Our Secrets: Life in a dystopian world.
Reviewed by Jane Baldwin
January 24, 2017 Tuesday at 2:15 pm
ArtsEmerson is presenting the American début of Our Secrets, written and directed by Béla Pintér. The widely acclaimed Hungarian troupe, appropriately called Béla Pintér and company, is taking Our Secrets to New York after its short Boston run. Performed in Hungarian with supertitles, the play addresses the power that the communist state had over its citizens. It takes place in the 1980s, a period when the government encouraged its citizens to revive Hungary’s folk songs and dances as an attempt to prevent the population from falling under the influence of Western popular music. Three musicians play a variety of string instruments and a synthesizer.
Photo: Cscaba Maszaros
The narrative revolves around a folkloric group who meet to dance and sing. One of their members is István Balla Ban (Zoltán Friedenthanal) a musicologist and a man with a secret that will interest the Hungarian intelligence service. He visits a therapist (Eszter Csákákanyi) for help with his sexuality. István is desperately attracted to his seven-year old stepdaughter Timike (Éva Enyedi) and because of this infatuation is no longer aroused by his wife. He claims that he has never done anything untoward with the stepdaughter. It is a lie. He has taught the little girl sexual games that involve his pleasure and that strangely she enjoys.
Having bugged the therapist’s office, Comrade Pánczél (Eszter Csákákanyi) head of the intelligence service, calls in István and gives him the choice between going to prison for pedophilia or becoming an informer who will be rewarded by the state. Weakling that he is, he agrees to spy on his friends. In developing István as an unhappy reprobate, Pintér casts a shadow over the society as a whole. The playwright takes this a step further by using a disconsolate would-be dancer (Szabolcs Thuróczy) in the folkloric group as István’s contact. He became a servant for the state to avenge himself on the other dancers who mocked his lack of talent.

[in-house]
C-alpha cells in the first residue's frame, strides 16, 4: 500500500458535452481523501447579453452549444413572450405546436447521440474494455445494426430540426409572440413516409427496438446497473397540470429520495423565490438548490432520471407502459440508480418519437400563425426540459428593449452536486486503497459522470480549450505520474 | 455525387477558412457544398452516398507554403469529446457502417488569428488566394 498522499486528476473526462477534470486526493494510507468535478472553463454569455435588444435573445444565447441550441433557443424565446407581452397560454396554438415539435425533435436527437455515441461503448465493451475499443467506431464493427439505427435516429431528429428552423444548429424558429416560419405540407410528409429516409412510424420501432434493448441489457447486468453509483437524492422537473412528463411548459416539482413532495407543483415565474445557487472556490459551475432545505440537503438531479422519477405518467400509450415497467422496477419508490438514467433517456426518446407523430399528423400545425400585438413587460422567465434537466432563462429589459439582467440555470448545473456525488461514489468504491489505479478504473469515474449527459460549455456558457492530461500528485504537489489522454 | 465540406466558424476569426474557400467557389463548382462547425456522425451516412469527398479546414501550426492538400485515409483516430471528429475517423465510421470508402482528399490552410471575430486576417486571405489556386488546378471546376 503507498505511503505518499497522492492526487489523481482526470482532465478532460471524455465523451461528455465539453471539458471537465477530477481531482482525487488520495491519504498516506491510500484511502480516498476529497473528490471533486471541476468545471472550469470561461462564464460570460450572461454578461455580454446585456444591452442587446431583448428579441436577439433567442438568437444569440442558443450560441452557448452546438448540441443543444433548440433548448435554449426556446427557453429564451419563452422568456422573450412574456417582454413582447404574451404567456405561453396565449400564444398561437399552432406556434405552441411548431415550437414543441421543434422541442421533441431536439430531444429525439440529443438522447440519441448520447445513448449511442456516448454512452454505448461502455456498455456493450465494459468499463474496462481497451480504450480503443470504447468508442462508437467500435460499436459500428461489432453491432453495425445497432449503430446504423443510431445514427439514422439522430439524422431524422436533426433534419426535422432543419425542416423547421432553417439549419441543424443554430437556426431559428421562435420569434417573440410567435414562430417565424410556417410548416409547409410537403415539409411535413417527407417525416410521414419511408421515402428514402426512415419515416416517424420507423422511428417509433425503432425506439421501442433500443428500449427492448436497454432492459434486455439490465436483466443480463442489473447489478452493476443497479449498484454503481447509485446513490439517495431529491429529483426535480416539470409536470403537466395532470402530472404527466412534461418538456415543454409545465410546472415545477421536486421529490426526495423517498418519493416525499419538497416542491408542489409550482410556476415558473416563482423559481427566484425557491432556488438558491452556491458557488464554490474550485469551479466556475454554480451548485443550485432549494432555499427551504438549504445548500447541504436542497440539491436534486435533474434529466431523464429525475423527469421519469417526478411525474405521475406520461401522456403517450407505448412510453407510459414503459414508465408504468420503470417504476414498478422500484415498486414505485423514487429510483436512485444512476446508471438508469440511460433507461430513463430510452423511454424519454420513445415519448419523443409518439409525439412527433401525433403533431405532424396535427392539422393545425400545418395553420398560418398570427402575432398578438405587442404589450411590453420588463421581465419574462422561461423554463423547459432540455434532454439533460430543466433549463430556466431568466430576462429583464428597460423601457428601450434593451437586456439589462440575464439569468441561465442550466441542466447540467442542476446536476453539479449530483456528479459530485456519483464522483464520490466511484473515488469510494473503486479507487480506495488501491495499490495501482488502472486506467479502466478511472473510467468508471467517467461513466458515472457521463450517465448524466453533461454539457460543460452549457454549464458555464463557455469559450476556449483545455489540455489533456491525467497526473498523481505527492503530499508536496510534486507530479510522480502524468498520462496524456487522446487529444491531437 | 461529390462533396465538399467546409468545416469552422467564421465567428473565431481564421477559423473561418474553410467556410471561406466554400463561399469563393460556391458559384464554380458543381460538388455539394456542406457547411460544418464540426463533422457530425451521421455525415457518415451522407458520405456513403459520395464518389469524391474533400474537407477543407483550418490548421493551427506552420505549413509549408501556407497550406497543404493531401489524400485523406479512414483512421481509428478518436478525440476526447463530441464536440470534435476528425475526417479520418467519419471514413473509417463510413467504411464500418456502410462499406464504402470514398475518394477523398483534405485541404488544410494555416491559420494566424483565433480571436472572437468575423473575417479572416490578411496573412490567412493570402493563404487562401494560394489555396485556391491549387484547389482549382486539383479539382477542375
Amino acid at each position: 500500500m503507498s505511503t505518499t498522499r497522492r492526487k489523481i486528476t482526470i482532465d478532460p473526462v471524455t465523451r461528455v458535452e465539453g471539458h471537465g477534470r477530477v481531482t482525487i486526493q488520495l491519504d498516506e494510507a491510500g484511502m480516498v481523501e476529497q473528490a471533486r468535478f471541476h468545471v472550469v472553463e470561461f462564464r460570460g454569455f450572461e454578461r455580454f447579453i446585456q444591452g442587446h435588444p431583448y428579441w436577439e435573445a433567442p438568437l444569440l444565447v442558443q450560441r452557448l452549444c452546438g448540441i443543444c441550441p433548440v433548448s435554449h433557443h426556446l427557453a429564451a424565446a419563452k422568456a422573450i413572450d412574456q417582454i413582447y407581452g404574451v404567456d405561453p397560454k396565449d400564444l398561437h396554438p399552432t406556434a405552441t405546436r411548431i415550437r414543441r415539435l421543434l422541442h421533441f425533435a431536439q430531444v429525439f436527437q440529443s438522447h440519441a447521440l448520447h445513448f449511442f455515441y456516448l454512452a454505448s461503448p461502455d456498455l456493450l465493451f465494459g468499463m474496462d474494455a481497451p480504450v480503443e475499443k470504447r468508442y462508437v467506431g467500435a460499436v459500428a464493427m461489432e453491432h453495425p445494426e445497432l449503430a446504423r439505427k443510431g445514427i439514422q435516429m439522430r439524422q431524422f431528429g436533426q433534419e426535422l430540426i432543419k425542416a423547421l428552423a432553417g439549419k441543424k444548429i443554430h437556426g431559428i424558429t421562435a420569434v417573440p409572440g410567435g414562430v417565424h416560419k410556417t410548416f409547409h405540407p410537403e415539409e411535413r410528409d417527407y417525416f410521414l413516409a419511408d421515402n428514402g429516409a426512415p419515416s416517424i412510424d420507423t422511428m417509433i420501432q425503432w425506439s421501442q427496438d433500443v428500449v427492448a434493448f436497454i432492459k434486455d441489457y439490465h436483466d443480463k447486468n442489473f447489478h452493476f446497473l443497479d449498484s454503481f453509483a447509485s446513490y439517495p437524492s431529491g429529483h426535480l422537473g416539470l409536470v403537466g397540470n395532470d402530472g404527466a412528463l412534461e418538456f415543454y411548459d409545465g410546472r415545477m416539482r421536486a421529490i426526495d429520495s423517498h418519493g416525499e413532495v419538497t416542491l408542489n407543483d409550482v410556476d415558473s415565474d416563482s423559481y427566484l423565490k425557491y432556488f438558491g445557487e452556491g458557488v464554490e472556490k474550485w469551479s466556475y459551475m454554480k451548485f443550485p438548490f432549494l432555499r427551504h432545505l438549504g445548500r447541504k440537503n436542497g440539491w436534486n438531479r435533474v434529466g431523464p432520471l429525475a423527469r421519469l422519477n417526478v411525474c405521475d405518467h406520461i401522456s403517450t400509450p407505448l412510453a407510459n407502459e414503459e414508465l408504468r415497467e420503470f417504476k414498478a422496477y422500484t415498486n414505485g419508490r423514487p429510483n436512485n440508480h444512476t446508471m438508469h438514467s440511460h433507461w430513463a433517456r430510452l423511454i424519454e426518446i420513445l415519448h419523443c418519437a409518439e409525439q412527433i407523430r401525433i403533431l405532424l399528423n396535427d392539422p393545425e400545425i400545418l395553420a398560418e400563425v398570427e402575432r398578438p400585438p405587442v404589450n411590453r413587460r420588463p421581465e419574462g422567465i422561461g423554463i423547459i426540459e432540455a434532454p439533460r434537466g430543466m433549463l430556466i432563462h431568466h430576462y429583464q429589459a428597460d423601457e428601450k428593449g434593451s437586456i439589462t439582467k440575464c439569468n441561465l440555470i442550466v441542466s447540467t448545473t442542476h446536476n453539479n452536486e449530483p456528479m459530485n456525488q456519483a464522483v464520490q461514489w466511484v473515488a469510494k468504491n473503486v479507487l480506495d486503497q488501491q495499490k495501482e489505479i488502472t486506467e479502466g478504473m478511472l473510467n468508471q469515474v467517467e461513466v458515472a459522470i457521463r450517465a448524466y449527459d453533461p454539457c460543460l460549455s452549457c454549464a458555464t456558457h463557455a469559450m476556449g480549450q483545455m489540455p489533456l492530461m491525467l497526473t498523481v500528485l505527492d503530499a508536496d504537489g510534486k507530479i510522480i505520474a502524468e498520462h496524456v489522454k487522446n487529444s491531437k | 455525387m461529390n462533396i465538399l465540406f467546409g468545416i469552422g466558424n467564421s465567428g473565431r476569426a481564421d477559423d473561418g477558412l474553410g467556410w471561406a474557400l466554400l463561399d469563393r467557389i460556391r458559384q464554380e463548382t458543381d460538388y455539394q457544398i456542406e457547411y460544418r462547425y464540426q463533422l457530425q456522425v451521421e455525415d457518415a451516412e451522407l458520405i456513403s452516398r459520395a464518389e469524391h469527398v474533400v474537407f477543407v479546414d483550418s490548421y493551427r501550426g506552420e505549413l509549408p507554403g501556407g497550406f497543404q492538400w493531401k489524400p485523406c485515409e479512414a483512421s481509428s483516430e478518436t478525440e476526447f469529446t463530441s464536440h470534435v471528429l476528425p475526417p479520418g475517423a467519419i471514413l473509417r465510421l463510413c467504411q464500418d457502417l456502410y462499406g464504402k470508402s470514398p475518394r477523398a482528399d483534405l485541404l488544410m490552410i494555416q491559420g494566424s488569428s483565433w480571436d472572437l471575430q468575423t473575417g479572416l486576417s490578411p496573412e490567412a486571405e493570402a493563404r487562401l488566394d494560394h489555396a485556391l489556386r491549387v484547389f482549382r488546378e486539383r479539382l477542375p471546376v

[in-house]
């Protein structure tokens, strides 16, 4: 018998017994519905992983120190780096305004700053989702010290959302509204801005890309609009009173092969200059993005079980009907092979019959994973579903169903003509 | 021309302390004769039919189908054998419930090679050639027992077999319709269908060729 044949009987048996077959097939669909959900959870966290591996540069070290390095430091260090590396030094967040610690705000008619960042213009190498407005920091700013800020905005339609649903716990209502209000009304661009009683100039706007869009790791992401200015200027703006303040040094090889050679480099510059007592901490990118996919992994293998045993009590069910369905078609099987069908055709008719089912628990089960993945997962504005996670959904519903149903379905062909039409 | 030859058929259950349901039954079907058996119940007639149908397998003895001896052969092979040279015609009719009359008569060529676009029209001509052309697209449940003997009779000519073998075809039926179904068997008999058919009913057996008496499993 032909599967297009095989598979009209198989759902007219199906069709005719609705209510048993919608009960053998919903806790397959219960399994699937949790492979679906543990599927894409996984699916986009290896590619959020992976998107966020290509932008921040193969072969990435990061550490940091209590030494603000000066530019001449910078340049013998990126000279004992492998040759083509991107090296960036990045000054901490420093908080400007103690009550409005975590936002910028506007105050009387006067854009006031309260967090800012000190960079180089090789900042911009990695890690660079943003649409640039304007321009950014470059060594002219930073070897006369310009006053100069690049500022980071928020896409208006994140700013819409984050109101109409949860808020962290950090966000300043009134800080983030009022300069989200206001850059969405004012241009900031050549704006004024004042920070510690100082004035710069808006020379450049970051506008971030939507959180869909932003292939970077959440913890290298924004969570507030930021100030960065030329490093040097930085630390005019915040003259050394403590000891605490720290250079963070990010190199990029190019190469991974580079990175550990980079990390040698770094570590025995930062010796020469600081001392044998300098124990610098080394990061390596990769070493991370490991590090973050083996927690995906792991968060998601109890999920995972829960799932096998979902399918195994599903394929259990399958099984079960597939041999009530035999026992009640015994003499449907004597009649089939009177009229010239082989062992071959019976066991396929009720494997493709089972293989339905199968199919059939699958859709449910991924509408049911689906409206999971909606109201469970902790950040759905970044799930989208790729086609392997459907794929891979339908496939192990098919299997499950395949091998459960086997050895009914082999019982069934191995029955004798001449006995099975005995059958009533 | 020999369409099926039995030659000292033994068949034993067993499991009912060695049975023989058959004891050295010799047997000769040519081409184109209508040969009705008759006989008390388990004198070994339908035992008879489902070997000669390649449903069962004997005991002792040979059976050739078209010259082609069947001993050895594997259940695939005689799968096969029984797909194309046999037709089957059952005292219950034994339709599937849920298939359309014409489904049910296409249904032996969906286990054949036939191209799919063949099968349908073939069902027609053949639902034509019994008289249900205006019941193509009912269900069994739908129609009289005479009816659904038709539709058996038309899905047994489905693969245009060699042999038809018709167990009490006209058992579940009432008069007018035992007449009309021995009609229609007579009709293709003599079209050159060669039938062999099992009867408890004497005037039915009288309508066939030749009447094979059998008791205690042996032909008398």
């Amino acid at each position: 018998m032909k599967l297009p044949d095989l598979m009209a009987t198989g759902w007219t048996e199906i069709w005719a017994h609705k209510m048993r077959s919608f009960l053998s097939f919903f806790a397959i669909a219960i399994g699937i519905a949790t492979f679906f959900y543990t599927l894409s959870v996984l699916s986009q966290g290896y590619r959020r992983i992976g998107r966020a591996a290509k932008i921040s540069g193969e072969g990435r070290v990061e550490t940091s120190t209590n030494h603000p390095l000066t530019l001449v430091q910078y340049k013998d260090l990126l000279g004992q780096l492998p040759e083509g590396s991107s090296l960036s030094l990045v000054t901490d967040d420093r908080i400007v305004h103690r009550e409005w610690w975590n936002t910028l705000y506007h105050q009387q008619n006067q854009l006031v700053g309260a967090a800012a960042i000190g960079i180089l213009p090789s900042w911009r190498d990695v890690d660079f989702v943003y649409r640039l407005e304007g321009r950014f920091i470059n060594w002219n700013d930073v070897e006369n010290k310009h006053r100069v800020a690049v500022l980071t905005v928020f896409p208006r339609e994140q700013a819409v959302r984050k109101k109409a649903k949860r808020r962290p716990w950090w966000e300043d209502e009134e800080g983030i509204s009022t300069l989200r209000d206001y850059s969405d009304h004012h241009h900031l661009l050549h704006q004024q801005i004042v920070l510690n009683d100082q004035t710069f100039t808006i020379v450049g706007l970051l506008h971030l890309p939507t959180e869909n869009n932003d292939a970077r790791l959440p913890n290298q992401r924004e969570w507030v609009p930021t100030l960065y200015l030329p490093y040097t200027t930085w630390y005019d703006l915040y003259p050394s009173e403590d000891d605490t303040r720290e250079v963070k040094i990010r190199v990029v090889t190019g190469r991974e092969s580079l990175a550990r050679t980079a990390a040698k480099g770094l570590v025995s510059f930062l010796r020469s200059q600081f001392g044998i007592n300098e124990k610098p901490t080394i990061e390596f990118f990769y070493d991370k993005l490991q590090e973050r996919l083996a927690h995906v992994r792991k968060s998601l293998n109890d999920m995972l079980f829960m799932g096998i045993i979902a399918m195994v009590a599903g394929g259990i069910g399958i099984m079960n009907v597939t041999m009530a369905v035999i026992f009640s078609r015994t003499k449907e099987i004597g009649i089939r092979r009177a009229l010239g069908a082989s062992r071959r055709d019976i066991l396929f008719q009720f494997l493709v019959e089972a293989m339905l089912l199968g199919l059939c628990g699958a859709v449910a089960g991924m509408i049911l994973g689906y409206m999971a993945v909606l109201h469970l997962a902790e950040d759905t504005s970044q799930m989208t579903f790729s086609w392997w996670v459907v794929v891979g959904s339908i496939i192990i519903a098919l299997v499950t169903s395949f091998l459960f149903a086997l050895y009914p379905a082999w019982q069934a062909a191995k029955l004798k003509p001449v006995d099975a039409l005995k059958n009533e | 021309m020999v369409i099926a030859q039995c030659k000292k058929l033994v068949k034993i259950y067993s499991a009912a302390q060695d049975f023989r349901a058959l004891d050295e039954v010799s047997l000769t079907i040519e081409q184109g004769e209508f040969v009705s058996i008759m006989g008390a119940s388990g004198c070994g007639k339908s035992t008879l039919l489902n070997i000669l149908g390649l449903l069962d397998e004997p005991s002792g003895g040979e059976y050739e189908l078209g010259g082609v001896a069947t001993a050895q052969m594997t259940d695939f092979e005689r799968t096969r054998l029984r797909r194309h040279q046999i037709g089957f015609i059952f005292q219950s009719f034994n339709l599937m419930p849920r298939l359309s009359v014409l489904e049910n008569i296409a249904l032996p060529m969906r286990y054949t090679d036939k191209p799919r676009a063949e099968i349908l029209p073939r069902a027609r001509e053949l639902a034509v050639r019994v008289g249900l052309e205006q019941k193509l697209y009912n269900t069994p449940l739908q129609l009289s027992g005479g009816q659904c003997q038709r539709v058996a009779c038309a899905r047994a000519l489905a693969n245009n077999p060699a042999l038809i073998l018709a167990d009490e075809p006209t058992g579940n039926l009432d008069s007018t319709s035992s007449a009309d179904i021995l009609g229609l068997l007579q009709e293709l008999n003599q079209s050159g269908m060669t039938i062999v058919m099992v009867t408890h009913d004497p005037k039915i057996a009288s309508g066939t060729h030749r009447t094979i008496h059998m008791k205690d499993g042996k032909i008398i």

István unwillingly keeps an eye on Imré (Béla Pintér), a close colleague in the group and an activist in charge of a “The Iron Curtain,” a secret anti-government newspaper. His protests take the form of scatological remarks about the Hungarian head of state at the period, which make the paper sound like something written by a disgruntled middle school pupil. Imré has a young son Ferenc (Angéla Stefanovics), a gifted classical pianist, who also becomes prey for István.
Although the show was billed as a “fusion of tragedy and comedy,” I saw little that was funny.
The cast of ten actors with several enacting more than one role is strong. Zoltán Friedenthanal manages to make István sympathetic, a difficult task. Béla Pintér is convincing as the rebel and also a very good dancer. The standout is Eszter Csákányl who is warm, understanding, and down-to-earth as the middle-aged therapist and slimy, needy, and evil as a short, moustachioed Comrade Panczél. The children were played by two petite young women.
Gábor Tamás’s minimalist setting is most often used as a shabby dance studio, but turns into police headquarters, apartments, a restaurant, etc. with a change of chairs, stools, and tables. Its dominant feature is an enormous reel to reel tape recorder hanging on the wall which spins much of the time. It represents both the secret service’s wiretapping and the folklorists. Laszló Tamás’s lighting adds a symbolist quality at times, particularly at the opening and closing when it seems as if we are watching a silent film from the early twentieth century.
Although the ArtsEmerson administration and Mikhail Baryshnikov could not have known where the U.S. would be politically when they went to Budapest over a year ago to arrange the production’s American appearance, it is a timely work that gives an audience much to think about.
ArtsEmerson and Béla Pinter and Company Present Our Secrets
January 19 to 22
Written and directed by Béla Pinter
Cast: Zoltan Friedenthal, Esztr Csákányi, Hella Roszik, Zsófia Szamosi, Béla Pintér, Szabolocs Thuróczy, Angéla Stefanovics, György Póta, Gábor Pelva
Musicians: Gábor Pelva, Gyorgy Póta, Hella Roszik
Dramaturg – Éva Enyedi
Costumes – Mari Benedek
Set – Gábor Tamas
Lighting – Lászlo Varga
Sound – Zoltán Belényesi